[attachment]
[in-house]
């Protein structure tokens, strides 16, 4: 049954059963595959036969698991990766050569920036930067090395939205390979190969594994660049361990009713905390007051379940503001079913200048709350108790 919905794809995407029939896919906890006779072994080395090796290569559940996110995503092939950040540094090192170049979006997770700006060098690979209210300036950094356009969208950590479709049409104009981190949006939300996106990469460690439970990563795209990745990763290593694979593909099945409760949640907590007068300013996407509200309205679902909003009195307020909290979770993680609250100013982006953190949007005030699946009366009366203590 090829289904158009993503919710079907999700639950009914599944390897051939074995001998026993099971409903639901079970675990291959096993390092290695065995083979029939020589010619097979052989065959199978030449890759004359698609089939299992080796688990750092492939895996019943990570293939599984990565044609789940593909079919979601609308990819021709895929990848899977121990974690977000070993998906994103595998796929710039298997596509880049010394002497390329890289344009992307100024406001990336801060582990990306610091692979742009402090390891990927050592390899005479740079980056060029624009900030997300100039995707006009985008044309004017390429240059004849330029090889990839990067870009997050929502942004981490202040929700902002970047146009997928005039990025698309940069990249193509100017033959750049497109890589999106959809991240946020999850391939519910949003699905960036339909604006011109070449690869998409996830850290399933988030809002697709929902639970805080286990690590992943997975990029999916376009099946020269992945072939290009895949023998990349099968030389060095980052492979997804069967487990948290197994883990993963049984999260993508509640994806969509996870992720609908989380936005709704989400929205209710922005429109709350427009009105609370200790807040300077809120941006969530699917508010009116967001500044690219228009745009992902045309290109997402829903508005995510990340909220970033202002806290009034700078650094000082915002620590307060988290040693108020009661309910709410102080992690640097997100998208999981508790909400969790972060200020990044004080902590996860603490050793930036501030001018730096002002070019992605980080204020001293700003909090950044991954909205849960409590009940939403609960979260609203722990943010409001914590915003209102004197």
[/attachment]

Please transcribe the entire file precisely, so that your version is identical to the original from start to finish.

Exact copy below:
[in-house]
């Protein structure tokens, strides 16, 4: 049954059963595959036969698991990766050569920036930067090395939205390979190969594994660049361990009713905390007051379940503001079913200048709350108790 919905794809995407029939896919906890006779072994080395090796290569559940996110995503092939950040540094090192170049979006997770700006060098690979209210300036950094356009969208950590479709049409104009981190949006939300996106990469460690439970990563795209990745990763290593694979593909099945409760949640907590007068300013996407509200309205679902909003009195307020909290979770993680609250100013982006953190949007005030699946009366009366203590 090829289904158009993503919710079907999700639950009914599944390897051939074995001998026993099971409903639901079970675990291959096993390092290695065995083979029939020589010619097979052989065959199978030449890759004359698609089939299992080796688990750092492939895996019943990570293939599984990565044609789940593909079919979601609308990819021709895929990848899977121990974690977000070993998906994103595998796929710039298997596509880049010394002497390329890289344009992307100024406001990336801060582990990306610091692979742009402090390891990927050592390899005479740079980056060029624009900030997300100039995707006009985008044309004017390429240059004849330029090889990839990067870009997050929502942004981490202040929700902002970047146009997928005039990025698309940069990249193509100017033959750049497109890589999106959809991240946020999850391939519910949003699905960036339909604006011109070449690869998409996830850290399933988030809002697709929902639970805080286990690590992943997975990029999916376009099946020269992945072939290009895949023998990349099968030389060095980052492979997804069967487990948290197994883990993963049984999260993508509640994806969509996870992720609908989380936005709704989400929205209710922005429109709350427009009105609370200790807040300077809120941006969530699917508010009116967001500044690219228009745009992902045309290109997402829903508005995510990340909220970033202002806290009034700078650094000082915002620590307060988290040693108020009661309910709410102080992690640097997100998208999981508790909400969790972060200020990044004080902590996860603490050793930036501030001018730096002002070019992605980080204020001293700003909090950044991954909205849960409590009940939403609960979260609203722990943010409001914590915003209102004197």